'Personal spiritual life'. The students were a mixture of men and women and although we had a range of ages, most were probably in their thirties. They came from a range of different church backgrounds, including the Christian Marching Church (this is the church that the Ameva project officialy works with), pentecostal, gospel, fellowships. They had a range of ministries in their churches: pastors/elders/assistant pastors/student pastors, youth leaders, Sunday school teachers, worship leaders, pastors' wives … They were an enthusiastic and appreciative group. It was also great to be working alongside Pastors Ebenezer and Solomon again, who also do a lot in the Ameva Bible School and were involved over the two weeks in teaching a separate class. Terry and I enjoyed eating the local food at lunch times (mainly sadsa [maize meal] and beans), although we declined to try the flying ants which many of our students seemed to be particularly partial to. On Sundays we ministered in various local churches, including the one held on the Ameva Farm and the Chegutu Christian Fellowship.


While we were there the government took the deeply unpopular step of introducing 'bond notes'. Since about 2009, Zimbabwe has been using US dollars for currency, following the extreme hyper inflation of the Zimbabwean dollar. (John gave me a couple of the old ten billion dollar notes as souvenirs.) The problem is that too many US dollar notes are leaving the country (I was told that a lot are taken out by Chinese who work in the construction industry there, as in many African countries.) This means there is a shortage of cash. Even if you have money in the bank, it is difficult to get it out; people were having to line up daily get their quota of $30. The government said they had borrowed two hundred million US dollars, against which they printed the bond notes; 1 Zim bond note = $1. But people fear it will lead to hyper inflation again. Last time this happened people had their entire life's savings wiped out, including pensions etc. One day we were having lunch with some others. One of the group worked in the post office (I think, or somewhere else official). She had been given training in recognising forged bond notes. On that day bond notes were only five days old, so only John had one. She inspected it and announced that it was a fake! Some people were saying that the forged bond notes were circulating before the real ones. When she explained the difference, it was clear that, for the man on the street, it would be virtually impossible to tell. The government has said that it is illegal for shopkeepers to refuse to accept bond notes (in favour of US$), but I was told that if the police stop you and want to fine you, they will only take US$.


One morning I visited Ameva Secondary School and spent an hour with the headmaster, Shepherd. They currently have 478 pupils, including about 20 in the Form 5 (lower sixth; A level). This is the first year that they have undertaken A level. They decided to take this on because they have the required expertise amongst the staff and they have had some bright pupils who have been hindered from carrying on after O level in the past because they couldn't afford to travel to, or stay in, Chegutu to join a sixth form there. There are nineteen teachers and the classes (for Forms 1-4) tend to have about fifty in them. When I visited, the whole school was doing exams in the school hall, except for the A level students who were doing their exams elsewhere and the Form 4 O level students who have finished their O level exams (they take them in November here). I came back on another morning to take the school Assembly. They had told me that they would have to squeeze it in just before the pupils started their exam, so I had planned to speak for no longer than ten minutes, but just before I started the teacher in charge said I should speak for half an hour. (One gets used to this sort of thing in Africa; it's always best to be prepared.) The school has six 'normal'classrooms, plus the school hall, library/computer room, laboratory and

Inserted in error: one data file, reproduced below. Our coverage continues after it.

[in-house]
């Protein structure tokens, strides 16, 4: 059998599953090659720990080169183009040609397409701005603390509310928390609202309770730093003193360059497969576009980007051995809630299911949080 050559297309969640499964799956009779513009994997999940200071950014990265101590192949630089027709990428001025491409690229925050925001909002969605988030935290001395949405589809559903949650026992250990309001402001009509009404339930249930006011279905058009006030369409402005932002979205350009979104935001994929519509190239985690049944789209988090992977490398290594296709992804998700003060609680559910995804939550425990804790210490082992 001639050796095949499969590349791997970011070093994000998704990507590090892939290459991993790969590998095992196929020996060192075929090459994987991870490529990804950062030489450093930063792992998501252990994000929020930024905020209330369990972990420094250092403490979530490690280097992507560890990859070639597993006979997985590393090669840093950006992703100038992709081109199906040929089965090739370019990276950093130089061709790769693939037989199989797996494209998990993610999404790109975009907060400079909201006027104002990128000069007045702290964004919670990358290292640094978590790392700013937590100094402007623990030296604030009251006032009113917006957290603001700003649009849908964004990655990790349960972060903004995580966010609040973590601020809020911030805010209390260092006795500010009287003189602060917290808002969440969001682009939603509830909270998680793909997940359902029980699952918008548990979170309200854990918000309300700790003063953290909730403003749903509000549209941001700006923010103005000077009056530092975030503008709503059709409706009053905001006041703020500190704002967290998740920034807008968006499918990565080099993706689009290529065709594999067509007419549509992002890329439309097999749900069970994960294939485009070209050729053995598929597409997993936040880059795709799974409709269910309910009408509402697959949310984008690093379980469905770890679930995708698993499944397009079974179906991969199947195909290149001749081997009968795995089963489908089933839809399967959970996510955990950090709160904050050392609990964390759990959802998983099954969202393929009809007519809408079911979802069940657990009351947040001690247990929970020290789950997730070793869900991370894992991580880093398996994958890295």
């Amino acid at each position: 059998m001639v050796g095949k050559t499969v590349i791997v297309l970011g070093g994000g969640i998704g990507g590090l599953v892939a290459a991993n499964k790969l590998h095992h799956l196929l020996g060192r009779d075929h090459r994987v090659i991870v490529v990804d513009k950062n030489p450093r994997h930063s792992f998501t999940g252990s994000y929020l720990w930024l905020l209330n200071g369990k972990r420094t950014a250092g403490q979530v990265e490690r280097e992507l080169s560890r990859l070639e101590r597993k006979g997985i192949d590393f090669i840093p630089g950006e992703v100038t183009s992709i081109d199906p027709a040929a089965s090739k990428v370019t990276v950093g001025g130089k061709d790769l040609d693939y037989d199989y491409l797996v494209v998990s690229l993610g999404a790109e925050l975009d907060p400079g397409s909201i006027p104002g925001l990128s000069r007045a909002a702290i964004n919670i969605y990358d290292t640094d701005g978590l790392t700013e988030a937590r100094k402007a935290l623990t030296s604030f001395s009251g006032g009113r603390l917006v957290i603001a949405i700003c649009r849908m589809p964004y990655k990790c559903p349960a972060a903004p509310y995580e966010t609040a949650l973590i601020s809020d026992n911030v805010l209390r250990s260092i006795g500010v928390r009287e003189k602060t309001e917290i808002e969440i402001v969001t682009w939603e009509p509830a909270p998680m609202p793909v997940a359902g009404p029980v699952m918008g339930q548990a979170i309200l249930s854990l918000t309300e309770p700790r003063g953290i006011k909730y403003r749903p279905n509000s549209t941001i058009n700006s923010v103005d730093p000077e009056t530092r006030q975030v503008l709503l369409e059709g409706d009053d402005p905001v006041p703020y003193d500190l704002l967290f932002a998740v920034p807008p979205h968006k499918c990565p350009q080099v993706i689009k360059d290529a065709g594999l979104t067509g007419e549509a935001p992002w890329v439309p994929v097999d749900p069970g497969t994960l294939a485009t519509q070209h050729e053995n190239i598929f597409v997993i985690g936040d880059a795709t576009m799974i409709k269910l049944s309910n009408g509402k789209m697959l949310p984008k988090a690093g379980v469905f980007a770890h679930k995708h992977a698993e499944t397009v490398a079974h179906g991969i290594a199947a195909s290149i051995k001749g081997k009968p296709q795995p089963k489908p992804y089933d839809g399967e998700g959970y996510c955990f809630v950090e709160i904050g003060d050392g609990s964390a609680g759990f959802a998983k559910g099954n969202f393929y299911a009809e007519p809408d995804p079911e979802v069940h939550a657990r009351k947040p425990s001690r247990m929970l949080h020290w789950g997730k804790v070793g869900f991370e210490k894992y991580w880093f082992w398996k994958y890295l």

woodwork/metalwork room. Another building has been put up containing two classrooms, but it doesn't yet have a roof. Ameva Secondary is a 'government aided' school which means the government pay the teachers' salaries, but everything else is funded by the school. Shepherd told me the government is generally supportive of 'mission schools' because, of course, these schools are helping them out in the area of education. I also visited Ameva Primary School one morning and took the Assembly there. The hundreds of children stood outside for the Assembly (fortunately there was some cloud cover that day) and were so attentive. After Assembly I met the school staff; as in most primary schools there were many more female than male teachers. The very enthusiastic headmistress, Janet, asked me at least twice to say 'thank you' to all UK supporters. The school has recently made a new computer room, but when I visited they didn't have any computers. Janet commented, 'I'm getting the room ready and then God will send the computers. I'm doing my part, then the Lord will do His part.' They are also building a new kitchen for the school. There is a group of local ladies who have been making the bricks for it on a government scheme in which they are given maize for the work they do. However, the school pays for the labour for the actual building. The school also wants to build a new ECD (early child development) classroom because they now have one hundred children, currently housed in a temporary thatched building. Government rules now insist on there being both ECDA and ECDB classes before Primary 1; so there are now nine years in primary education in Zimbabwe. Zimbabwe is unlike any of the other African countries I visit in that I get to know a bit John and Celia's friends from the well established ex-pat community. It's always good to visit the folk at Bryden Country School; John is involved in a weekly, evening Bible study held in the headmaster's house there. This time, it being near Christmas, Terry and I were fortunate to have attended one or two Christmassy feasts – one at the school and another following a Carol Service at someone's house. (It always seems strange to me singing Christmas Carols in the 35° heat.) We also visited John and Celia's daughter Grace and family. Grace and her husband are in the beef industry and we were able to enjoy the most succulent, barbecued steak I have ever tasted. And, of course,we spent some time visiting Elsie Gibson and cooling off in her swimming pool. Elsie sends warm greetings to all who know her. She is still going strong despite her fourscore years and three. On one of my visits to Elsie's house I was interested to meet a (white) couple who are involved in farming. Farming in Zimbabwe has been all but destroyed, but he was telling me that there is a covert comeback on about sixty farms. Ex-pats who know what they are doing are taking on some of the decimated farms and making them productive again. This has come about partly because the banks in Zimbabwe want their money back; they had given money to those who had taken over the farms from white farmers, only to see it frittered away. They think that if they support some of these new ventures, they will begin to see a return for their investment. Having been working for the Lord in Africa for so many decades, John and Celia have many amazing stories to tell.Prior to our arrival the weather had been somewhat dry, so when it started to rain, John was reminded of what had happened during the 1992 drought in Zimbabwe. At that time they lived in a house on the Ameva Farm. They had been praying for rain. One morning they woke up to find it had rained so much that their bedroom was flooded. The Ameva dam was full (and overflowing I think), but upon investigation they discovered that rain had only fallen on Ameva, the drought continued everywhere else.